The opening lines of “The Darkling Thrush” establish the tone and the setting of the poem. Hardy underscores the speaker’s meditative mood by describing him leaning upon a “coppice gate,” meaning a gate that opens onto the woods. The presence of frost tells readers it is winter, and the adjective “spectre-grey,” a word Hardy coined, suggests a haunted landscape. The word “dregs” means the last of something, but here the dregs act upon the “weakening eye of day,” making the twilight “desolate.”
In the fifth and sixth lines, the speaker uses a simile to compare “tangled bine-stems” to “strings of broken lyres.” Bine-stems are the stems of shrubs, and a lyre is a stringed musical instrument similar to a harp. Although “score” is a musical term, Hardy uses it to create an ominous visual image. While the speaker is outside contemplating a bleak landscape, the rest of the world is comfortably inside, warmed by “their household fires.”
In this stanza, the speaker uses metaphor to describe the barren landscape as the corpse of the nineteenth century. The now personified century is entombed in the sky (“the cloudy canopy”), and the wind is its “death lament.” Lines 13–14 refer to the seeds of spring, which are now “shrunken hard and dry.” The description literally depicts what happens to seeds during winter, but figuratively the speaker implies that the very processes of nature are at a standstill and that the next spring might not come. In the last two lines, the speaker compares himself with “every spirit upon earth,” projecting his despondency onto the world.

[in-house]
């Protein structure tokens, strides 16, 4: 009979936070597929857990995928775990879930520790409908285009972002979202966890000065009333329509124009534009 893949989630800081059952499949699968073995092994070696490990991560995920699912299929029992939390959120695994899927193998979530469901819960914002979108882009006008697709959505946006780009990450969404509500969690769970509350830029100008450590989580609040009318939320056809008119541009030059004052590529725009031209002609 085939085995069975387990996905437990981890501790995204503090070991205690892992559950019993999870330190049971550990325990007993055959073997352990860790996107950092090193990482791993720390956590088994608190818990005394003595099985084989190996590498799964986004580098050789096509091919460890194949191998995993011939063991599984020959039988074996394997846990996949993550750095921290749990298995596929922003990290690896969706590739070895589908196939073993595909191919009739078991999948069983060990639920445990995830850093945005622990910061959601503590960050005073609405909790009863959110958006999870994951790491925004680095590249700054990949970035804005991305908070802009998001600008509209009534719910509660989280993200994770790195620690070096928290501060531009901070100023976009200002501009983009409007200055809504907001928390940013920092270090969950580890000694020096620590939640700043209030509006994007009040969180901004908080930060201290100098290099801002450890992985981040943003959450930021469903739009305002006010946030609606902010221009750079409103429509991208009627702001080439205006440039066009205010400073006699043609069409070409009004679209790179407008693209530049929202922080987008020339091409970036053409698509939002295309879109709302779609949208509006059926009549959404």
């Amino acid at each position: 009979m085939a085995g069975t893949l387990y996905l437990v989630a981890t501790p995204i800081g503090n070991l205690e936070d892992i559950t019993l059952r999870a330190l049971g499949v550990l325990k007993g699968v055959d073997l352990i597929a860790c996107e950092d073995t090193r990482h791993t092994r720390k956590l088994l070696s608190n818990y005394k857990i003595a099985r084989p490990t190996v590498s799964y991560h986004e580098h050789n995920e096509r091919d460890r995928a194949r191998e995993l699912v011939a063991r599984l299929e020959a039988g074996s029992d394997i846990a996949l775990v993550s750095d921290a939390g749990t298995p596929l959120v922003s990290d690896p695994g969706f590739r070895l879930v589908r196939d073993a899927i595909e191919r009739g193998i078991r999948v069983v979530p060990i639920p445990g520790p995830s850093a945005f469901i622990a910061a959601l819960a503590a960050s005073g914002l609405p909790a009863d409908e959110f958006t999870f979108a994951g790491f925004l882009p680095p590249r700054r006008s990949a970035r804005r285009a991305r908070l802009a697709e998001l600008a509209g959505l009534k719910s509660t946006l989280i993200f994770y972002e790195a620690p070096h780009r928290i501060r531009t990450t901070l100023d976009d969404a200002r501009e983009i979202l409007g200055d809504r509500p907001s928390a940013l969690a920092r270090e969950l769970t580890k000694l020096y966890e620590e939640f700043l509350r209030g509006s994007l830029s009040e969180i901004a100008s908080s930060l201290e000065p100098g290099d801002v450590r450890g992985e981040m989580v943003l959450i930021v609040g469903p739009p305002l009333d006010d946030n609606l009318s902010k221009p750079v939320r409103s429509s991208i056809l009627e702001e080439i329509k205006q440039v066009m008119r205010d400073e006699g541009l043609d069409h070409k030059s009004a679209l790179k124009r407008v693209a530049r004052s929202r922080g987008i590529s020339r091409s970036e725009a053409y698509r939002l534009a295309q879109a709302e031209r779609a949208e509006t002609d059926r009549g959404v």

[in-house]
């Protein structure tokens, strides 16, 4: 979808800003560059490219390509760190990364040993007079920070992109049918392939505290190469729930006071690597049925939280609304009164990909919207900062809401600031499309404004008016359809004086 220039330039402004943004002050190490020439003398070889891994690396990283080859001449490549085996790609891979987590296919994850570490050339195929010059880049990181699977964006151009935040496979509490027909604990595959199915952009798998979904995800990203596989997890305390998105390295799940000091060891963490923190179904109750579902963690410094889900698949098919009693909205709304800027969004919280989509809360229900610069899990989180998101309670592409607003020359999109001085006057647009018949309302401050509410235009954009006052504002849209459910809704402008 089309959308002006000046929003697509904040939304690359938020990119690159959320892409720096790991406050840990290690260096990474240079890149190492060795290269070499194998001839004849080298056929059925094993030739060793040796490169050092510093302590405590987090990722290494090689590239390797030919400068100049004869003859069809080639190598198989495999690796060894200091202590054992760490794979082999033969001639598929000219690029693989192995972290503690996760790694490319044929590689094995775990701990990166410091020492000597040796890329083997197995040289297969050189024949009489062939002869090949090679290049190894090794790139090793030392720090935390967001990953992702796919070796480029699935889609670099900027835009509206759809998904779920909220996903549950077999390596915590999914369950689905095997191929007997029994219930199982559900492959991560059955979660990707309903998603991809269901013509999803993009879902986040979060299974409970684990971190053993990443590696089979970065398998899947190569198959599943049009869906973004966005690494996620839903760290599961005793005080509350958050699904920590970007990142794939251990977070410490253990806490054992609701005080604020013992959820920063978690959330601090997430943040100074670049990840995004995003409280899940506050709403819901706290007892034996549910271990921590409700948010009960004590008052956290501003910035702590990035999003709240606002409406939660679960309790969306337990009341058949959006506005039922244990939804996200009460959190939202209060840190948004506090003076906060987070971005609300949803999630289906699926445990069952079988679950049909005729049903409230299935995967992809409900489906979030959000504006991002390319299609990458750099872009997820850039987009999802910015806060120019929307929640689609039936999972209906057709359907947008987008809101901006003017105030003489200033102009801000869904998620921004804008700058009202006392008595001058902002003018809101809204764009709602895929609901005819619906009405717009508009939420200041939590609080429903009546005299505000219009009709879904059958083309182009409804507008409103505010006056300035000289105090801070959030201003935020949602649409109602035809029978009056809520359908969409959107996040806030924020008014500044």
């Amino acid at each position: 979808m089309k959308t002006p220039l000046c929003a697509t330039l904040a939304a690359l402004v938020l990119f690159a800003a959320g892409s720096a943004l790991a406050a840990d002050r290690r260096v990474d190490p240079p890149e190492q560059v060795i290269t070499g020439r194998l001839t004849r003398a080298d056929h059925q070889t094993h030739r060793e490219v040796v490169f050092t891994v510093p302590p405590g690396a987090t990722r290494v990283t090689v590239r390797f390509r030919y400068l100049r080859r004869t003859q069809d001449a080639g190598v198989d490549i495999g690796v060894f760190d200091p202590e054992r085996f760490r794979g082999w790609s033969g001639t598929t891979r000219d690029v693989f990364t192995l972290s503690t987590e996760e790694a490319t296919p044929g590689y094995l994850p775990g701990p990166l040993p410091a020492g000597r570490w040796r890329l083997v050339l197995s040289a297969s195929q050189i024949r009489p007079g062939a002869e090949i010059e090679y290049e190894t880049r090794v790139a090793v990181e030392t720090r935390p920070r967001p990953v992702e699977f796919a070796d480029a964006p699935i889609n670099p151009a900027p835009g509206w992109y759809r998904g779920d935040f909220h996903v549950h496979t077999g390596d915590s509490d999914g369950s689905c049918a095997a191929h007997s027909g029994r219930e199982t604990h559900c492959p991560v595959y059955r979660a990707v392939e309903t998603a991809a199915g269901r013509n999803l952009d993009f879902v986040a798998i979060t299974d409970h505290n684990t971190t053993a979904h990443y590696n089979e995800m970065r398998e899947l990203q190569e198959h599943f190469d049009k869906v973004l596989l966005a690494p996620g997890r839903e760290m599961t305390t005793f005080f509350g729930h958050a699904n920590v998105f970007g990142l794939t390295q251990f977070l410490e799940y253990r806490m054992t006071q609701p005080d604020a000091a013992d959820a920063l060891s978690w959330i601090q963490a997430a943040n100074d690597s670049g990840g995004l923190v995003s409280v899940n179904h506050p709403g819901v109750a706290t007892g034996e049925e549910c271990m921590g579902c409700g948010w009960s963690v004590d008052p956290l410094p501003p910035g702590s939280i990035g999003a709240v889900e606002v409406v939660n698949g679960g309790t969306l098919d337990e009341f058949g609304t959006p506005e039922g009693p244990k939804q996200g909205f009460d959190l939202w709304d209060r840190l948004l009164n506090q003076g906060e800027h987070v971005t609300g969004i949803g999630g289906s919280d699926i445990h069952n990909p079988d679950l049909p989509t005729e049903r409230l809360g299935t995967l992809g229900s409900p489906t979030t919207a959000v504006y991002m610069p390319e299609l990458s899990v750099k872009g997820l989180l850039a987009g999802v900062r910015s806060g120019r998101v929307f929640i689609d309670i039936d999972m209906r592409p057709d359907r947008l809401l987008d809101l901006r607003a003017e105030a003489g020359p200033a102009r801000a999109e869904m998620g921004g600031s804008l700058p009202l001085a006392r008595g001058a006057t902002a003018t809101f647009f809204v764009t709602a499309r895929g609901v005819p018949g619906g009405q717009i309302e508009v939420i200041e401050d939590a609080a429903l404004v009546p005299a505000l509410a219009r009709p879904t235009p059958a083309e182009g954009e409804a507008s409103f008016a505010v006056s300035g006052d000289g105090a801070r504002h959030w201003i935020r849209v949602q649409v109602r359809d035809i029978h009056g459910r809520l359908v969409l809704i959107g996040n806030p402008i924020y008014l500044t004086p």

This stanza marks a break in the tone and action of the poem, as the speaker hears an old thrush break out in song. Thrushes are fairly common songbirds and usually have a brownish upper plumage and a spotted breast. “Evensong” means a song sung in the evening, significant here both for an “aged” bird and because it is the last day of a century. The image of the bird...
(The entire section is 502 words.)